In a new study reported in JBJS, Gausden et al. evaluated implant survivorship, complications, and radiographic results of a specific collarless, polished, tapered cemented stem (Exeter; Stryker) used selectively in a predominantly elderly population undergoing primary total hip arthroplasty (THA). The authors identified 386 patients who underwent a total of 423 primary THAs with selectively utilized Exeter stems for the treatment of osteoarthritis between 2006 and 2017. During the same period, 11,010 primary THAs were performed with uncemented stems and 961 with non-Exeter cemented stems.
Discussing their study, the authors say:
Most North American surgeons predominantly use uncemented stems in primary total hip arthroplasties and reserve cemented stems for selected older patients and those with poor bone quality. However, data on this ‘selective use’ strategy for cemented stems in the population at risk for periprosthetic fracture and implant loosening are limited…The strategy of selectively utilizing a collarless, polished, tapered cemented stem produced a low (4%) cumulative incidence of stem revision at 10 years postoperatively and resulted in no cases of aseptic loosening. The use of the Exeter stem did not eliminate postoperative femoral fractures in this predominantly elderly, female patient population.”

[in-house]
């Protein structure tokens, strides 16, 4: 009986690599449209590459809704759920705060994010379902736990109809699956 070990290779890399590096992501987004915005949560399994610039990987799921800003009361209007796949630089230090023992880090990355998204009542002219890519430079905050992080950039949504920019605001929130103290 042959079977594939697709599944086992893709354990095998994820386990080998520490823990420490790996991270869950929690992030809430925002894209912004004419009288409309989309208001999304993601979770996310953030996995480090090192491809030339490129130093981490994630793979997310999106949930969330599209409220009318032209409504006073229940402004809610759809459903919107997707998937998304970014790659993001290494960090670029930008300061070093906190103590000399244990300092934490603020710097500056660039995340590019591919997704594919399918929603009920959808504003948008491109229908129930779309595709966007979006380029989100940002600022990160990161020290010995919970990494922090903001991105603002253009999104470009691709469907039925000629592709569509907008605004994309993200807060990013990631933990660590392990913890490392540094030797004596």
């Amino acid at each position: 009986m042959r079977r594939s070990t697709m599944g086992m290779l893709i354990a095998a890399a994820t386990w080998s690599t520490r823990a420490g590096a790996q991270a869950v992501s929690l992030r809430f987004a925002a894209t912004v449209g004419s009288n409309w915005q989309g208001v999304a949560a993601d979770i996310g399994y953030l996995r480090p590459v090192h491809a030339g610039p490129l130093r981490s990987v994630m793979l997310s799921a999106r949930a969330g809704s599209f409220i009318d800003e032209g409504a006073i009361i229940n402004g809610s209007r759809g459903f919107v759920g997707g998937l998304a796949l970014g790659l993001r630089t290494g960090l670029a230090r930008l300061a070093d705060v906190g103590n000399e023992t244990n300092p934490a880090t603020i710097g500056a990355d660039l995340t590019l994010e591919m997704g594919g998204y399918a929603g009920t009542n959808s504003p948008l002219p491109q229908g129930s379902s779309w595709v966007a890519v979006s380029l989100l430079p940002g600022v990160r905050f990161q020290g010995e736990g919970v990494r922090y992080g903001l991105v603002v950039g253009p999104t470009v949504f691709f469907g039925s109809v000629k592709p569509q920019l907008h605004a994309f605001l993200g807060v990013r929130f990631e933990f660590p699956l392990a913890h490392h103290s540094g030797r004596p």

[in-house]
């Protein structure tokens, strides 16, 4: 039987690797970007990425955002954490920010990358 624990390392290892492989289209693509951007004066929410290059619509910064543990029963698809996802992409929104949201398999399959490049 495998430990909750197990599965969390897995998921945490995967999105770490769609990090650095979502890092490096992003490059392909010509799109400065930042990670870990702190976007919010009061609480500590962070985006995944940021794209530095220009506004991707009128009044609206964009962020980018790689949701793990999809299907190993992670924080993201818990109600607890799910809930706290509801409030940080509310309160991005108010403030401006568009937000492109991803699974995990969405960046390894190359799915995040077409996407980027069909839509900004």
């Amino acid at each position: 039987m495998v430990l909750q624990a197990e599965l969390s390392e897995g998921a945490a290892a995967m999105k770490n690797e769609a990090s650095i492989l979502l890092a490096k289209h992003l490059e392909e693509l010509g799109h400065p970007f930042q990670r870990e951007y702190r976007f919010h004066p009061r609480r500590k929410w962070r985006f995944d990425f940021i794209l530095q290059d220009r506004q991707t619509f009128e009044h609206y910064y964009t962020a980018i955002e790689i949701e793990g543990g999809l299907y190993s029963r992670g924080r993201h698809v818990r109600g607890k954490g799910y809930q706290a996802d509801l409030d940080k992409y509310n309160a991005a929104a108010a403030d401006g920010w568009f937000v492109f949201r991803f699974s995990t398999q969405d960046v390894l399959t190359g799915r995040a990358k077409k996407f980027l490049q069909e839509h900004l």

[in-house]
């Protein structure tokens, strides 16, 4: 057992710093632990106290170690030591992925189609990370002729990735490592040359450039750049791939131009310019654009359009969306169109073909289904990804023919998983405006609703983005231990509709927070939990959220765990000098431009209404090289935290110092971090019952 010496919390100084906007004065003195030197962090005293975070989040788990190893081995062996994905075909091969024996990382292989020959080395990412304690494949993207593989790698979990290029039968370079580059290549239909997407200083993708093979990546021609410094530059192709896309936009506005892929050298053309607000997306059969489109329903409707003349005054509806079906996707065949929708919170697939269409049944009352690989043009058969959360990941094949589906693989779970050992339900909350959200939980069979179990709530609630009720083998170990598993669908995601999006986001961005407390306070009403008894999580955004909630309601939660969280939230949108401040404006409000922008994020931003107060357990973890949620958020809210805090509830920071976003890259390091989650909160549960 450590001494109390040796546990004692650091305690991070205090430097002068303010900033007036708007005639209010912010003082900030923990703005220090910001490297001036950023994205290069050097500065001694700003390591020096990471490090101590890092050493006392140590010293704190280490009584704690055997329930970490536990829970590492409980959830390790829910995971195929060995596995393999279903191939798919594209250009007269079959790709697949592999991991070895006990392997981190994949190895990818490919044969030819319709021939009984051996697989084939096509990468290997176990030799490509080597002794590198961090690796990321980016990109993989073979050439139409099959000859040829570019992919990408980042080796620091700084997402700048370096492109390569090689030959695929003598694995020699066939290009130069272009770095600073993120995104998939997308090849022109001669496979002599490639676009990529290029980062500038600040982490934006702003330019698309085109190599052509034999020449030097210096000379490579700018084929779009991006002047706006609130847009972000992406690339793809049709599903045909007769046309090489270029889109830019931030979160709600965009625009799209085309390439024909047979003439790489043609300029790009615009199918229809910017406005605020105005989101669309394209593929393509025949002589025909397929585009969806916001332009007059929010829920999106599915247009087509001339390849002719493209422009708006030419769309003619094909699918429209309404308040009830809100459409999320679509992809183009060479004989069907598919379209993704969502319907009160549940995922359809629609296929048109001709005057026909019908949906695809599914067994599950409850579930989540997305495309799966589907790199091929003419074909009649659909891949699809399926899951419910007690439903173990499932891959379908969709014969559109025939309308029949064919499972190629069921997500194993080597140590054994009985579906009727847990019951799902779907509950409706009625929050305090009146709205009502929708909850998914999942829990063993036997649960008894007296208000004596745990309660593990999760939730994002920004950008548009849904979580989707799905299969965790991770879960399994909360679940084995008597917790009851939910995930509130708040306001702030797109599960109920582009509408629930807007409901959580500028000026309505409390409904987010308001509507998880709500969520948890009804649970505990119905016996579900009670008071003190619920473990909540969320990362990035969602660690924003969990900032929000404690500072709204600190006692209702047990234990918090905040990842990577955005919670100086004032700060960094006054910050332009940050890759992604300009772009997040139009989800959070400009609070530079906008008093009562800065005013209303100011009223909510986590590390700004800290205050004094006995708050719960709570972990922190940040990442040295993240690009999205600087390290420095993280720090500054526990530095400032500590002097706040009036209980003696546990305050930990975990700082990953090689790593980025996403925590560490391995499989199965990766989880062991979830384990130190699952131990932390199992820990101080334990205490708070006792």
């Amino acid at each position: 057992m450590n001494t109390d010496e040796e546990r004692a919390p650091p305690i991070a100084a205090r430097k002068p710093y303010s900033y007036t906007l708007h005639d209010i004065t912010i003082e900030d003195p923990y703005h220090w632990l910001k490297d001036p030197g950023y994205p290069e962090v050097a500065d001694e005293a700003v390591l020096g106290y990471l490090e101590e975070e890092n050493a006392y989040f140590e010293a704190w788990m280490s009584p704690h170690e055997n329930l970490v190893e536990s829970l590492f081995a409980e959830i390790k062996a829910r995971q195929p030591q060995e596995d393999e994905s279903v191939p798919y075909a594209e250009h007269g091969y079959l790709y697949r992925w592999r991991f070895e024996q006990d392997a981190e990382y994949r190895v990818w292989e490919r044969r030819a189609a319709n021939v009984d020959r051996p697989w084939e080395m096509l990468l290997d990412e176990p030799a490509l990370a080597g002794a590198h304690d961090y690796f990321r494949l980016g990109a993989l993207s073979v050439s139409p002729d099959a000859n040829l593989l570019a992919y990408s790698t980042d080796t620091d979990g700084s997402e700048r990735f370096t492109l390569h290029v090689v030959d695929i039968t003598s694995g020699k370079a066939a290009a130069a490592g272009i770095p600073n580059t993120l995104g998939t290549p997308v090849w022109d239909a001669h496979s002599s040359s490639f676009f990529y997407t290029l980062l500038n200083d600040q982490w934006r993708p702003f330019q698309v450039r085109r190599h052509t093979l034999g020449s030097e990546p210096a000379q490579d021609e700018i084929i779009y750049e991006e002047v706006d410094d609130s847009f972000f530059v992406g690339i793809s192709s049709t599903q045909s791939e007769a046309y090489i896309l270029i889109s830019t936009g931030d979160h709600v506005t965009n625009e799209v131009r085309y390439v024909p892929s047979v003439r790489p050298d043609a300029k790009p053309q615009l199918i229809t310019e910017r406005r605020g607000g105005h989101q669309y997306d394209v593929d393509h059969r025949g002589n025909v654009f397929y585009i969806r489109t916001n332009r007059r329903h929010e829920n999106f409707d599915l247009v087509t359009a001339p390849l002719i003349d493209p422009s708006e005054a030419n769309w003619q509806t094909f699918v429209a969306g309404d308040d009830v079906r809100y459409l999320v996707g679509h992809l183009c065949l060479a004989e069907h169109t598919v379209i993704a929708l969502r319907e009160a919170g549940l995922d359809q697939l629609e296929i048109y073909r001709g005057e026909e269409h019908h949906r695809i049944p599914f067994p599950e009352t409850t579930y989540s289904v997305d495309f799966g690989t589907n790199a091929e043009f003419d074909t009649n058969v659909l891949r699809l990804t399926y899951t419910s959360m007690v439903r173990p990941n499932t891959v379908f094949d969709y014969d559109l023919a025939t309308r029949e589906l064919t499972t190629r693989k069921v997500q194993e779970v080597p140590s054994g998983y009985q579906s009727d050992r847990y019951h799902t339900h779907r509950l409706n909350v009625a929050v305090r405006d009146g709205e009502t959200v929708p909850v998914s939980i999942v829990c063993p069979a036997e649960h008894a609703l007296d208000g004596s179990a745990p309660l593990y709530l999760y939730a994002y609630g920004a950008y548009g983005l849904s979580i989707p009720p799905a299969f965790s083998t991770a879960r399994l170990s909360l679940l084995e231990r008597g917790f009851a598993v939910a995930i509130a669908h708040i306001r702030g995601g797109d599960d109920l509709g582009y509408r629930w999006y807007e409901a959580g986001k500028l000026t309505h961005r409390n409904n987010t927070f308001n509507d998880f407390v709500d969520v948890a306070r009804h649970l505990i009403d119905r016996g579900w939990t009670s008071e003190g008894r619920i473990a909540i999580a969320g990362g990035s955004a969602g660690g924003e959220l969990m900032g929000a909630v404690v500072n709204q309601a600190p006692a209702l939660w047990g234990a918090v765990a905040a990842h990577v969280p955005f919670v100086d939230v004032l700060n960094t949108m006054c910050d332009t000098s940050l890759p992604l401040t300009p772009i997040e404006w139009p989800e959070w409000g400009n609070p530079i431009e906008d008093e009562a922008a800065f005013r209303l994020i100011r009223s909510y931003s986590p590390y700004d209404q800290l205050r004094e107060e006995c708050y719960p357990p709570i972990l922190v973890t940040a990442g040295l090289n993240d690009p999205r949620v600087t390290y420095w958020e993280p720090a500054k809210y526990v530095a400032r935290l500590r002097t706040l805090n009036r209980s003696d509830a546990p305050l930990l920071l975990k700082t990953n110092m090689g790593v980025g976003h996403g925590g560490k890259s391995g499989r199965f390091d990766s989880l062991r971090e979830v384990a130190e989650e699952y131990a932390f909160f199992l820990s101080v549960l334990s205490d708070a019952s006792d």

Click here for the full JBJS report.